As in every other field of human endeavour, the arts were undergoing tremendous changes in the West during the 20th Century as realism in art gave way to various movements that tried to identify and represent deeper vital or spiritual forces at work behind the material surfaces of things. Expressionism, impressionism, cubism, abstract art, and various other forms of the visual arts worked to explore feelings, emotions or hidden energies beneath or behind the surface of man. Similar movements led to modern forms of music as the mathematical and precise forms of the late 18th and the 19th century receded. Artists such as Matisse, Renoir, Klee, Picasso, Chagall, van Gogh struggled to find the meaning behind and being expressed through material forms. Writers such as Joyce, Kafka, Blake, Woolf, Dostoevsky, Hesse, explored the deeper ranges of human motivations and searched for the roots of the forces that drove men to act as they did.
Sri Aurobindo observes: “The art, music and literature of the world, always a sure index of the vital tendencies of the age, have also undergone a profound revolution in the direction of an ever-deepening subjectivism. The great objective art and literature of the past no longer commands the mind of the new age. The first tendency was, as in thought so in literature, an increasing psychological vitalism which sought to represent penetratingly the most subtle psychological impulses and tendencies of man as they started to the surface in his emotional, aesthetic and vitalistic cravings and activities.”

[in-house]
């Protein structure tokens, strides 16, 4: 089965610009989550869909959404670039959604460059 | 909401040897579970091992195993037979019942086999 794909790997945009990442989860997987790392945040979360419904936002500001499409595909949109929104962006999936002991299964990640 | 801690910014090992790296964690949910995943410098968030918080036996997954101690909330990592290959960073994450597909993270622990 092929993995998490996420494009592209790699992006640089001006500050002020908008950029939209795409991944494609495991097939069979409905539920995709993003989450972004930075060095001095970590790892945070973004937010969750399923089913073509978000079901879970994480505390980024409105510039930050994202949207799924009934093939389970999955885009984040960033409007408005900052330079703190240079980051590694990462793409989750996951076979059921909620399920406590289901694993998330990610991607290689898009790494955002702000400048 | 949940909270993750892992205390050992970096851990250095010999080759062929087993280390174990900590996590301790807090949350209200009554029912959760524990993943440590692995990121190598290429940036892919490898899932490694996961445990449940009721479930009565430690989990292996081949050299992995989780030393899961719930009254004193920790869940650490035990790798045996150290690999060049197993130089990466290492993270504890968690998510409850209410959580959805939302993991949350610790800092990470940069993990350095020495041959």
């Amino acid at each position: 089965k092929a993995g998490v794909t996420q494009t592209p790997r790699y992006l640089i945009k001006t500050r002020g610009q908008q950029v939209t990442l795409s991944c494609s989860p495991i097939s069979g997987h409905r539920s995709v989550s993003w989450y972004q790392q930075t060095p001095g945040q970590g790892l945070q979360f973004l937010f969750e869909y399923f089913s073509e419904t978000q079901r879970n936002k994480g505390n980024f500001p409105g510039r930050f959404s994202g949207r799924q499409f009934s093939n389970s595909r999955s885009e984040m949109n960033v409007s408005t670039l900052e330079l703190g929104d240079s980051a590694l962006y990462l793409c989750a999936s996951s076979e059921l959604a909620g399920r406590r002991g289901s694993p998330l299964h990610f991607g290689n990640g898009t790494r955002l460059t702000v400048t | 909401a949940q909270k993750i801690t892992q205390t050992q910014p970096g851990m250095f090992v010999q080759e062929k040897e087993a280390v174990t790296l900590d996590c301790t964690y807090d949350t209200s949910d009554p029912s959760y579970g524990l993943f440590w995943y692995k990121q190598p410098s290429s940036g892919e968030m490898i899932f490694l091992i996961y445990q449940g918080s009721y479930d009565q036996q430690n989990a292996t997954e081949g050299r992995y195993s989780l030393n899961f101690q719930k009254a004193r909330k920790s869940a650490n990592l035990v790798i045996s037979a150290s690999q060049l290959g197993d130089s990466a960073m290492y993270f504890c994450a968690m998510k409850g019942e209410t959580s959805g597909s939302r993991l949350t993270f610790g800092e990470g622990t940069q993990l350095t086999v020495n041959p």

“But to this movement which reached its highest creative power in Russia, there succeeded a turn towards a more truly psychological art, music and literature, mental, intuitional, psychic rather than vitalistic, departing in fact from a superficial vitalism as much as its predecessors departed from the objective mind of the past. This new movement aimed like the new philosophic Intuitionalism at a real rending of the veil, the seizure by the human mind of that which does not overtly express itself, the touch and penetration into the hidden soul of things. Much of it was still inform, unsubstantial in its grasp on what it pursued, rudimentary in its forms, but it initiated a decisive departure of the human mind from its old moorings and pointed the direction in which it is being piloted on a momentous voyage of discovery, the discovery of a new world within which must eventually bring about the creation of a new world without in life and society. Art and literature seem definitely to have taken a turn towards a subjective search into what may be called the hidden inside of things and away from the rational and objective canon or motive.”
Sri Aurobindo himself, in his epic poem Savitri: A Legend and a Symbol, became a leading light in this new direction towards a subjective literature as he has described here.
Sri Aurobindo, The Human Cycle: The Psychology of Social Development, Chapter 3, The Coming of the Subjective Age, pp. 30-31